The Method of Loci (MoL) is a powerful memory technique that enables large amounts of verbal information to be learned and recalled. The MoL is based on a spatial-navigational metaphor in which the learner imagines walking through a familiar landscape/building and 'placing' the items to be recalled at distinct locations (i.e., loci) along the journey. The MoL is traditionally attributed to Greek orators who used it as a method to learn and recall long verbal arguments to be presented in legal debates and performances (Yates, 1966). However, as Kelly (2016) and Neale & Kelly (2020) have argued, methods of embedding knowledge within landscapes have been practiced within Australian Indigenous oral cultures for millennia before the Greek orators. Experimental studies of the MoL within the Western cognitive neuroscience tradition have produced mixed findings about the extent to which the spatial and navigational processes are central to the efficacy of the MoL. Our review of this literature suggests that these apparently contradictory findings may reflect a tendency for the laboratory studies to implement the MoL in such a way as to dilute the spatial, navigational and embodied components, effectively reducing it to a strategy that involves associating images of words with static images of locations arranged in a mental list. Viewing this literature through the lens of the Aboriginal memory framework suggests a need to compare the typical MoL training used in cognitive studies with a training that implements the spatial and navigational elements of the method much more strongly.
Research Questions / Hypotheses
What is the role of physical locatedness and active navigation of space when applying the Method of Loci to learn verbal information? Applying an Indigenous Australian memory framework to this question yields the following hypothesis: Participants who apply the MoL to learn a list of words by actively navigating their loci while learning (located MoL group) will show enhanced memory for the learned words and the order in which they were presented on a subsequent memory test when compared to a group who apply the MoL using the standard procedure used in MoL experiments (standard MoL group). Moreover, we expect the effect of the located MoL to particularly enhance long-term memory, so that the located MoL advantage should increase at longer delays between learning and recall (i.e, after 1 week and 1 month). Our central research question yields two further predictions: 1) that because participants who use the located MoL encode richer visuo-spatial/navigational cues of their loci they will benefit less from being provided with contextual cues during recall than the other two groups; 2) that participants in the located MoL group will show a smaller negative effect of list-relatedness (i.e., word similarity/confusability) when recalling the serial order in which words were presented.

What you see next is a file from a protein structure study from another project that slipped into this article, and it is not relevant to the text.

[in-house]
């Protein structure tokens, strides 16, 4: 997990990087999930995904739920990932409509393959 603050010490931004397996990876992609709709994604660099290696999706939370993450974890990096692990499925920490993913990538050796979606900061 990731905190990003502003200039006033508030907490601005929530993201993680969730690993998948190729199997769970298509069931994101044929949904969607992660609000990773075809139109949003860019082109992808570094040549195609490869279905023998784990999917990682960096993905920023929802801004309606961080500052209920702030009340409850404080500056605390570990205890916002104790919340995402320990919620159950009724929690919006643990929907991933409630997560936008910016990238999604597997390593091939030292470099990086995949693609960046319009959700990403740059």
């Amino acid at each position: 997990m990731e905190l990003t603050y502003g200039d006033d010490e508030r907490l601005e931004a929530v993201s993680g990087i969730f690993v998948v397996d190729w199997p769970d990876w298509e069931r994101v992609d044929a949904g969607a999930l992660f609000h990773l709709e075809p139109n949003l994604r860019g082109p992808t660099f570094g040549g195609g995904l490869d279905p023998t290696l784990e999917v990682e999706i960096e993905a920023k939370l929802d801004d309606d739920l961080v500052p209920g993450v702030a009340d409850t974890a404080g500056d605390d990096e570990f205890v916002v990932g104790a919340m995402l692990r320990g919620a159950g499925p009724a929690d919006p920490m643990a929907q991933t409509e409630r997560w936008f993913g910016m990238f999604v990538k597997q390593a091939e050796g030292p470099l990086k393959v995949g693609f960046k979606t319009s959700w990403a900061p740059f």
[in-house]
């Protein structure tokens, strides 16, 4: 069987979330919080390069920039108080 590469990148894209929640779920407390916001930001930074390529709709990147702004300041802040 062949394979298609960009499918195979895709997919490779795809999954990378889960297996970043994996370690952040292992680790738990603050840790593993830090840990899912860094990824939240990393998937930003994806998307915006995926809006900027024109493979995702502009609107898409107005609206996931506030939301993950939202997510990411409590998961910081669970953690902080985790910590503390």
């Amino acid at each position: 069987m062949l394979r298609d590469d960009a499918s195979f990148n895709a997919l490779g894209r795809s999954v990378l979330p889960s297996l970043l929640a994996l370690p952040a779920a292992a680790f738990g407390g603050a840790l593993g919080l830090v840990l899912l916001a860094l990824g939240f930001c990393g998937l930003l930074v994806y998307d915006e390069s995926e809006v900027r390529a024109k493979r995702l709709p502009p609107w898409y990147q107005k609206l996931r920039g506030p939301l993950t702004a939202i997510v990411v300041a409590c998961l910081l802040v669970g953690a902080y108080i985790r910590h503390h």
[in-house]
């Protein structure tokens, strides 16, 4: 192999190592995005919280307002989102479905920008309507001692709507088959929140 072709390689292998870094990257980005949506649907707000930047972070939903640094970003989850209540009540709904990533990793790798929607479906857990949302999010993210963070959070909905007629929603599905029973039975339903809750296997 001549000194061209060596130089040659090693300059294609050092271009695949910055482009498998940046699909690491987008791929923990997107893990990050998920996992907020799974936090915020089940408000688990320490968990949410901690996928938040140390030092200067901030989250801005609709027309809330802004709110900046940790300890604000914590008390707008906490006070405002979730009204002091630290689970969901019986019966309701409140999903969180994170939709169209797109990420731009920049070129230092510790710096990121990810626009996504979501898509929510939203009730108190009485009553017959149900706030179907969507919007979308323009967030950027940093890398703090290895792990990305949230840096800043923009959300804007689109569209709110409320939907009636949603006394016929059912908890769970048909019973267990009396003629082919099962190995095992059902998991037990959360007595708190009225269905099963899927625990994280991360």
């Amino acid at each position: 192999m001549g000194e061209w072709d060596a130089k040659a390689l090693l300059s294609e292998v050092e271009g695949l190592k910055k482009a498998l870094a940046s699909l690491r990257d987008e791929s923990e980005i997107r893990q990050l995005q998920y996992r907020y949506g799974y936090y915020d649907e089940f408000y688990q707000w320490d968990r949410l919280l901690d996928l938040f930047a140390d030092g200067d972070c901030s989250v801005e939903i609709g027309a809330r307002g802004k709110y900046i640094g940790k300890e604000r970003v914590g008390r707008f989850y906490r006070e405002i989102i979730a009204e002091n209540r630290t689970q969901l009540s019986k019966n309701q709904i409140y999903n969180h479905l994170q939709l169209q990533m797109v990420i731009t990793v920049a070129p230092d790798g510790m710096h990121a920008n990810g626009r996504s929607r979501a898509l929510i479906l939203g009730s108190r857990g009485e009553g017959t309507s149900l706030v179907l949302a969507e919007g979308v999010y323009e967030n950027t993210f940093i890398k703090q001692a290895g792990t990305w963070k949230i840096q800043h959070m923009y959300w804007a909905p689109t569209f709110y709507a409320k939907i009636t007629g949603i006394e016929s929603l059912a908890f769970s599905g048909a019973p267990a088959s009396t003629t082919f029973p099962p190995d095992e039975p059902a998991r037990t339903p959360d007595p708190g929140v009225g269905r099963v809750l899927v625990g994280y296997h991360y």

16 participants were recruited in this study. However, there were some methodological issues which means all of these participants were excluded. The study was continued outside of the research experience program.
In this experiment participants completed four sessions of a word based memory task. In session 1 participants were verbally presented with 4 lists of 20 words and were asked to memorise and recall them with no mnemonic device. In session 2 participants learned a new 4 lists of 20 words and were asked to memorise and recall them using a mnemonic device they had learned at the end of session 1. A recall test was done again a week later and again 4 weeks later (sessions 2 and 3).
This is an ongoing study. We are interested to see the effect of one of 3 mnemonic devices, the role of location in recall and the role of word relatedness on recall. Analysis will involve comparing the serial recall of participants in the 3 memory technique conditions over the 3 measured time points. The influence of context/place and word relatedness will also be analysed across the conditions to investigate whether any mnemonic techniques mediate the role of either factor.
We expect the place-based memory technique (which uses more spatial and navigational elements) to perform best across timepoints and to be less influenced by recall context and word relatedness. Data from S1 will be used as a pilot study for two 4th year theses. Further data collection to be done over the university winter break and S2 to form the analysis for the 4th year projects.